Background/purpose: Interval appendicectomy (IA) is commonly performed after successful nonoperative treatment of appendix mass (AM); although, this approach has recently been challenged. We systematically reviewed the pediatric literature with regard to the justification for this practice.
Methods: Using a defined search strategy, studies were identified and data were extracted independently by 2 reviewers. Incidences of recurrent appendicitis, complications after IA, and carcinoid tumor were estimated accounting for interstudy heterogeneity. Cost and length of stay of IA were analyzed.
Results: Three studies (127 cases) reporting routine nonsurgical treatment were identified; all were retrospective. There was marked interstudy heterogeneity and variable follow-up. After successful nonoperative treatment of AM, the risk of recurrent appendicitis is 20.5% (95% confidence interval [CI], 14.3%-28.4%). The incidence of complications after IA (23 studies, n = 1247) is 3.4% (95% CI, 2.2-5.1), and the incidence of carcinoid tumor found at IA (15 studies, n = 955) is 0.9% (95% CI, 0.5-1.8). No reports compared costs. Mean length of stay for IA was 3 days (range, 1-30 days).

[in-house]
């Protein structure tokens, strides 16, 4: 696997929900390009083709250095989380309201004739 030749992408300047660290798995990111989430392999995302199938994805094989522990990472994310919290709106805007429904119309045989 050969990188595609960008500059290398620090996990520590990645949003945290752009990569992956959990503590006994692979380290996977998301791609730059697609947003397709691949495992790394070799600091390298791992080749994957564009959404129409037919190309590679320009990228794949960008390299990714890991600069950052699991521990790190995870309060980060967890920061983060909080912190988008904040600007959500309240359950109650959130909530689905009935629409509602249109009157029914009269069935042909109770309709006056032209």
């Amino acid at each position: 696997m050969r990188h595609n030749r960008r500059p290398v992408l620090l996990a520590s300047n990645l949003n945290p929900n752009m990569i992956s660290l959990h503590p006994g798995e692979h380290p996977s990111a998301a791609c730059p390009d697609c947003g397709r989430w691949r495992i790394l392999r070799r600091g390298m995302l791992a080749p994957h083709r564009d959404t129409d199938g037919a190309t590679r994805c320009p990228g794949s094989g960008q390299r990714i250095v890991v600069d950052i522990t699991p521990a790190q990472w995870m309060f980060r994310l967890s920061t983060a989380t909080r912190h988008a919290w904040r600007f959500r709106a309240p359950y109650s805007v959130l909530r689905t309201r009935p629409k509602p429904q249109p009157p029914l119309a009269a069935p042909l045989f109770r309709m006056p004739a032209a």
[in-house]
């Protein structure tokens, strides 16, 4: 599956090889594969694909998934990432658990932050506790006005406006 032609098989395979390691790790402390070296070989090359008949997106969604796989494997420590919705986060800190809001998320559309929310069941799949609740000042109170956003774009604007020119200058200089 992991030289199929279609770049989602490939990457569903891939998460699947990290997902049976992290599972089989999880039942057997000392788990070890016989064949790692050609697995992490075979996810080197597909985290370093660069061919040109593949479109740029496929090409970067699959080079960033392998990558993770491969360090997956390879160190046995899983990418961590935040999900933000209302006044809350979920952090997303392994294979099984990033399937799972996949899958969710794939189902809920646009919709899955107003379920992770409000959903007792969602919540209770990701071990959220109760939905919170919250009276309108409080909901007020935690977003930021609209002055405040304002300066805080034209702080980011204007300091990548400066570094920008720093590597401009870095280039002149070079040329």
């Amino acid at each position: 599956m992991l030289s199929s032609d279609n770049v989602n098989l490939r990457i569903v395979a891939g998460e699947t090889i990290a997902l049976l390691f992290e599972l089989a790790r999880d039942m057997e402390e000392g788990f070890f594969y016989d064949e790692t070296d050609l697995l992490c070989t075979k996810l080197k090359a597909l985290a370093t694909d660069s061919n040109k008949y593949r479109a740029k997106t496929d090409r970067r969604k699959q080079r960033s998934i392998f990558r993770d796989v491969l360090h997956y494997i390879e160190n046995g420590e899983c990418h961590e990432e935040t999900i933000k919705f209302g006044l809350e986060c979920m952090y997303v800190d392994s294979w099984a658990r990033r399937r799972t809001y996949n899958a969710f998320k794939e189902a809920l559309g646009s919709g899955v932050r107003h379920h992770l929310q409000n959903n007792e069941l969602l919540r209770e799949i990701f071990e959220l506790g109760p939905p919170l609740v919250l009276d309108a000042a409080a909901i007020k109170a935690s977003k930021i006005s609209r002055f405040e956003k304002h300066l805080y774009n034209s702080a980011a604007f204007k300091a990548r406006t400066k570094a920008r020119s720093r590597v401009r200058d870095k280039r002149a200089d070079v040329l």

Conclusions: Prospective studies comparing routine IA with nonoperative treatment without IA in children are lacking. Available data suggest that 80% of children with AM may not need IA. A prospective study to evaluate the natural history of this condition compared with the morbidity and costs of IA is warranted.
Copyright © 2011 Elsevier Inc. All rights reserved.